How to Pick The Right Toothbrush

Getting a toothbrush seems like an easy mundane task but toothbrushes are arguably one of the most important investments you can make in your dental health. Yet most people underestimate the importance of picking the right toothbrush.

We all know and have been taught from a young age that we should and need to brush our teeth daily. Granted we may not all brush our teeth twice a day, but the concept still stands. So why is picking the right toothbrush important?

When we really think about it, having the right tool for the job makes a huge difference. Not only does the task at hand become easier but one is also guaranteed to do a much better job. When we fail to properly brush our teeth, we put ourselves at risk of getting tooth decay, bad breath, and gum disease also known as periodontal disease.

The toothbrush is the most essential tool for maintaining healthy teeth and gums. Brushing is an important step in ensuring one has proper oral care. So here is a quick easy guide to the things you should consider when picking the right toothbrush:

1. Manual vs Electric

Now when it comes to deciding between a manual or electric toothbrush there will always be a debate on which of the two is best. It comes down to your preference as research indicates that both types of toothbrushes are effective at removing plaque and helping to prevent gum disease.

Electric toothbrushes are best for people who need a little help brushing thoroughly. They are also good for individuals with mobility issues (like arthritis) that prevent thorough brushing with a manual toothbrush. Additionally, those with sensitive teeth (or those who brush their teeth too hard, such as those who are stressed or in a hurry) may benefit from specialized electric toothbrush modes that put less pressure on the teeth or ones that visually demonstrate how much pressure you’re putting on your teeth.

2. Size & Shape

The best toothbrush head for you should allow you easy access to all surfaces of your teeth. For most adults, a toothbrush head a half-inch wide and one-inch tall will be the easiest to use and the most effective.
A toothbrush should be able to comfortably reach every part of your unique mouth. For instance, a brush that’s too big won’t be able to reach the back of your teeth and mouth, where bacteria can flourish.

3. Bristles

When it comes to the bristles, soft is often the best! You may think hard bristles will do a better job at cleaning the teeth. However, hard bristles can actually scratch and damage your tooth enamel and gums. Especially, if you brush aggressively and apply a lot of pressure.

You will also want to look for a toothbrush that has rounded ends on the bristles. Rounded ends will clean your teeth well and will not harm your gums.

4. Handle

Many toothbrushes have non-slip grips which make them easy to use even if wet.

Preferences

Color

This is the fun part! There is no particular emphasis on color, but it does help increase one’s enjoyment as one builds a good oral hygiene routine. If you enjoy using your toothbrush, you’re more likely to brush for the recommended length of time — two minutes.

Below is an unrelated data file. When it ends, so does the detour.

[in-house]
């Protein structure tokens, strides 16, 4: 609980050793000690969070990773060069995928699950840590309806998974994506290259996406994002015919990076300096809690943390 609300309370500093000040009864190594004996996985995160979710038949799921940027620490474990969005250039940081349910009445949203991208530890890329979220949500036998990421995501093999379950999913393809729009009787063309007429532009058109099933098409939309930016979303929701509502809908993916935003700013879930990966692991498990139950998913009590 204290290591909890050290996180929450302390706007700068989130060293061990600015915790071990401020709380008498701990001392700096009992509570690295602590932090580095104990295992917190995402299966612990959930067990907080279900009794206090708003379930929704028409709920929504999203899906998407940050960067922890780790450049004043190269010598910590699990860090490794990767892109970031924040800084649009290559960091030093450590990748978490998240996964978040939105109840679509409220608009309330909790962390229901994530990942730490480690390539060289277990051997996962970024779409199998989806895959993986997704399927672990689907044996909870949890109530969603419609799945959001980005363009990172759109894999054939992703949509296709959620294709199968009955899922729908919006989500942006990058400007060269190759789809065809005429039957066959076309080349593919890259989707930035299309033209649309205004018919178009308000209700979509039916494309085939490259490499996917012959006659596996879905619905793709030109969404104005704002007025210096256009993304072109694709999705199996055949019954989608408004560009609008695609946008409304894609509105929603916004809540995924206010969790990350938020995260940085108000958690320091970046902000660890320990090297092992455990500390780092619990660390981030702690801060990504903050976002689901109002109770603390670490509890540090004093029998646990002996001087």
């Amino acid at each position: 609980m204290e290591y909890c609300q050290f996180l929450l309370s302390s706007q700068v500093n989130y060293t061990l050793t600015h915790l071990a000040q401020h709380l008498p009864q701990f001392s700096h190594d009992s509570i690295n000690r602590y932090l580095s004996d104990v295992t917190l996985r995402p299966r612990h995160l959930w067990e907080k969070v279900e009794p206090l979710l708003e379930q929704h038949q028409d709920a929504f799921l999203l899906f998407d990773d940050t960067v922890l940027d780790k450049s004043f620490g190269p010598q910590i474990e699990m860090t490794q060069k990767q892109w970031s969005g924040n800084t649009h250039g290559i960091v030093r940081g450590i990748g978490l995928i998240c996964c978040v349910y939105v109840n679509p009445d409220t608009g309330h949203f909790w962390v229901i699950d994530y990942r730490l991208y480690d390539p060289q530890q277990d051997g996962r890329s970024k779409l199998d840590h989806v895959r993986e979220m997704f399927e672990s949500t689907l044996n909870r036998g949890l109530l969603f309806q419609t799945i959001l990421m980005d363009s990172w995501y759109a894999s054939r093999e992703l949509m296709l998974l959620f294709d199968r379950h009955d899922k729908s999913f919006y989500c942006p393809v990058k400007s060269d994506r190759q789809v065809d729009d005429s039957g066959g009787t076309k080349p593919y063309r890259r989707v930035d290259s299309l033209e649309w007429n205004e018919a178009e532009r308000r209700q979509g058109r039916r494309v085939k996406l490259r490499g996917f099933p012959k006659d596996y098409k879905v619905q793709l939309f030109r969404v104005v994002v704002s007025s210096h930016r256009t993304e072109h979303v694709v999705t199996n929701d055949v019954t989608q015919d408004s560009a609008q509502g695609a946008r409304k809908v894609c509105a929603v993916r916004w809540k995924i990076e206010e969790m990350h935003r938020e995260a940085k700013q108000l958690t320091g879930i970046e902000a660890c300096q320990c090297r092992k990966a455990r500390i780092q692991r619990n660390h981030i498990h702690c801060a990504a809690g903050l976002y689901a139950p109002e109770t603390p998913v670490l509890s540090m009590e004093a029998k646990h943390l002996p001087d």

Handling

The mouth is home to billions of bacteria and if you haven’t brushed your teeth lately, you might have a couple billion more bacteria in your mouth right now than we can possibly count. So how do we reduce this bacteria and help keep our toothbrushes clean?

1. Technique

The American Dental Association recommends brushing teeth twice a day for two minutes using fluoride toothpaste. Brushing for two minutes has been shown to achieve clinically significant plaque removal.

There are a number of techniques for brushing teeth; any of which may have advantages depending on a patient’s particular needs. Nevertheless, the American Dental Association suggests that people place the toothbrush against the gum line at a 45-degree angle to remove plaque from above and just below the gingival margin, and move the toothbrush gently back and forth in short strokes. To clean the inside surfaces of the front teeth, they should tilt the brush vertically and make several up-and-down strokes.

2. Duration/ When to replace

We recommend you replace your toothbrush every 3 to 4 months, or even sooner if the bristles are now worn out. This is because a worn-out toothbrush may not work as well, not because it might carry more germs.

3. Recommended toothbrush care:

  • Do not share toothbrushes. Toothbrushes can have germs on them even after rinsing
  • After brushing, rinse your toothbrush with tap water until it is completely clean, let it air-dry, and store it in an upright position. If more than one brush is stored in the same holder, do not let them touch each other.
  • Avoid covering toothbrushes or storing them in closed containers, which can cause the growth of bacteria.

4. Disposal

If you replace your toothbrush every few months, you’ll end up using at least four toothbrushes a year. If we have been sick for a few days it would be a good practice to either change to a new toothbrush if it’s time or disinfects it, so we get rid of the bugs that made us sick. One of the ways to disinfect our toothbrush is to simply place it in the dishwasher.

Now how do you dispose of a toothbrush? Traditional toothbrushes are made with a mixture of plastics, nylon, and rubber, which can spend years breaking down in landfills. If you’re concerned about your impact on the environment, check if your local grocery store, recycling facility, or local drop-off service will accept your used oral care products.

If you’re in doubt, feel free to stop by and ask us here at Clermont Dental. We’d be happy to help and guide you in picking the right toothbrush suitable for your specific dental needs.